THIS STORY HAS BEEN FORMATTED FOR EASY PRINTING

Polish president, wife lie in state as a nation mourns

Line stretches over half-mile; funeral Sunday

Flowers and photographs were placed in front of the Presidential Palace three days after Polish President Lech Kaczynski, his wife, and other military and civilian leaders died in a plane crash. Flowers and photographs were placed in front of the Presidential Palace three days after Polish President Lech Kaczynski, his wife, and other military and civilian leaders died in a plane crash. (Petr David Josek/Associated Press)
By Monika Scislowska and Matt Moore
Associated Press / April 14, 2010

E-mail this article

Invalid E-mail address
Invalid E-mail address

Sending your article

Your article has been sent.

  • E-mail|
  • Print|
  • Reprints|
  • |
Text size +

WARSAW — Thousands of grieving mourners tossed flowers at a slow-moving hearse or joined an enormous viewing line at the presidential palace to pay their respects yesterday to Polish President Lech Kaczynski and his wife as their bodies lay in state.

Kaczynski and his wife, Maria Kaczynska, were among 96 people killed Saturday in a plane crash in western Russia. Investigators are pointing to human error as the cause.

Mourners knelt, prayed, and cried before the first couple’s closed coffins in the Columned Hall of the palace, where the president appointed and dismissed governments. The line to get in swelled to over a half-mile long but the mourners were not deterred.

“We will wait as long as it takes,’’ said Alicja Marszalek, a retired telephone operator waiting with a friend. “We want to pay homage to them because they were wonderful people. He was a modest man, very well educated, intelligent and kind.’’

Polish television broadcast live images of mourners walking by the coffins. Many were families with children, parents, and grandparents. Each coffin was flanked by a pair of soldiers, standing crisp and stonelike.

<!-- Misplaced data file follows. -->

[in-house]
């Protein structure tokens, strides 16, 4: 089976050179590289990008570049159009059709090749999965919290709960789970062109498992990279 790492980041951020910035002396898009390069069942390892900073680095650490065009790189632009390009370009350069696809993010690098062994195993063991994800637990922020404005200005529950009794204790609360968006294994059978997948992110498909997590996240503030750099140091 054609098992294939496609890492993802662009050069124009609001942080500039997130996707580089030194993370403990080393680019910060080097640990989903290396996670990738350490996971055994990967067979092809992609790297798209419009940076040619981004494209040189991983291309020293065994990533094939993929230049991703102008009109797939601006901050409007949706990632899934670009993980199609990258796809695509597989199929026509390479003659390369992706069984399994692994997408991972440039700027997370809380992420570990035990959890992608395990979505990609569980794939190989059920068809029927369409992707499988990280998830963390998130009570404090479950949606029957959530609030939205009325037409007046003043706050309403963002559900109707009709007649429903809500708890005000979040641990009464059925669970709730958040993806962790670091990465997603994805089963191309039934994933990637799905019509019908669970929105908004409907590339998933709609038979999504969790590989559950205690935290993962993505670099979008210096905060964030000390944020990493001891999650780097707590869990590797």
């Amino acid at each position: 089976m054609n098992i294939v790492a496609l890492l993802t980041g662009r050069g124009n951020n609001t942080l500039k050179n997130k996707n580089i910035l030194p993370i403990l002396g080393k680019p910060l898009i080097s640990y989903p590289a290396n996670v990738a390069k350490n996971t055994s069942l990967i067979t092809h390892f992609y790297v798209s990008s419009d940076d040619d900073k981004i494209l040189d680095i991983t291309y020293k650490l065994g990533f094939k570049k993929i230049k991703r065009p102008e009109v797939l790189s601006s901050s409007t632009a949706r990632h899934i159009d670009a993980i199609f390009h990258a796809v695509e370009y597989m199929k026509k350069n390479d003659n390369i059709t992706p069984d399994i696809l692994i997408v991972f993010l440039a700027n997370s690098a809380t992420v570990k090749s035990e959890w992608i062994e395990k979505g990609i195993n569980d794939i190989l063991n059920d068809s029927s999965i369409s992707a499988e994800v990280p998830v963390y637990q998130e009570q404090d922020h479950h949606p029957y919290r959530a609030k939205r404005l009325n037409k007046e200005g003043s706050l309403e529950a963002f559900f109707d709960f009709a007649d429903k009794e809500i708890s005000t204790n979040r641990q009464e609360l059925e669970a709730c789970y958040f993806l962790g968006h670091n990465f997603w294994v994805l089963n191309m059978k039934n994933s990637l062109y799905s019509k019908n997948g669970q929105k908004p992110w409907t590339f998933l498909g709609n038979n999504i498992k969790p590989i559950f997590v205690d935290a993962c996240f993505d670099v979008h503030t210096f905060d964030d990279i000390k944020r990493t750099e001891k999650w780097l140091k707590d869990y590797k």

Earlier yesterday, Kaczynska’s body was greeted with tears and tulips after being flown home from Russia, and officials said the first couple will be buried Sunday in a state funeral at Krakow’s Wawel Cathedral.

Stanislaw Kracik, Krakow province governor, said the funeral will be held at 2 p.m. Sunday in the 1,000-year-old cathedral — the main burial site of Polish monarchs since the 14th century.

The last Polish leader killed in office, General Wladyslaw Sikorski, the exiled World War II leader who perished in a mysterious plane crash off Gibraltar in 1943, is also interred there.

Leaders expected for the funeral include Russian President Dmitri Medvedev.

Kaczynska’s body, in a wooden casket draped with Poland’s white-and-red flag, was met by her only child, Marta, and by Jaroslaw Kaczynski, her brother-in-law who was also the twin of the late president.

Her daughter knelt by the casket and wept as a Polish honor guard stood by.

Kaczynska’s body was then ferried slowly to the Presidential Palace in the back of a black Mercedes-Benz hearse, just like her husband’s was on Sunday. Thousands of Warsaw residents lined the route, gently lobbing bouquets of tulips and roses on top of the hearse.

“I’m here because it’s such a tragedy for Poland,’’ said Maja Jelenicka, 63. “I’m in despair. I feel as if I’ve lost a close relative. Maria Kaczynska was a wonderful woman, kind, with a heart of gold.’’

Parliament held a special observance in memory of the president and the 18 lawmakers killed in the plane crash. In the assembly hall, framed portraits of the lawmakers and flowers bedecked their now-empty seats.

The names of the victims were read out, and Senate Speaker Bogdan Borusewicz, his voice breaking, declared the crash the “greatest tragedy in Poland’s postwar history.’’

Investigators have suggested that human error may have been to blame in Saturday’s crash that killed the Polish president and 95 others. The Tu-154 went down while trying to land in dense fog at Smolensk in western Russia. All aboard were killed, including Kaczynski and dozens of Polish political, military, and religious leaders.

They had been traveling in the Polish government-owned plane to attend a memorial in the nearby Katyn forest for thousands of Polish military officers executed 70 years ago by Josef Stalin’s secret police.

Russian Deputy Prime Minister Sergei Ivanov said yesterday that there was no explosion or fire on the plane and that the engines were working normally.

The pilot had been warned of bad weather in Smolensk, and was advised by traffic controllers to land elsewhere — which would have delayed the Katyn observances. He was identified as Captain Arkadiusz Protasiuk, 36, and the co-pilot as Major Robert Grzywna, 36.

Traffic controller Anatoly Muravyev, part of the Russian team that handled the plane, told the Komsomolskaya Pravda newspaper that the crew ignored their warnings about worsening weather at the Smolensk airport.

Polish Prosecutor General Andrzej Seremet said Polish prosecutors were still reviewing data from the flight recorders and would discuss their findings tomorrow.

So far, 87 bodies have been recovered and 40 of them identified, he said.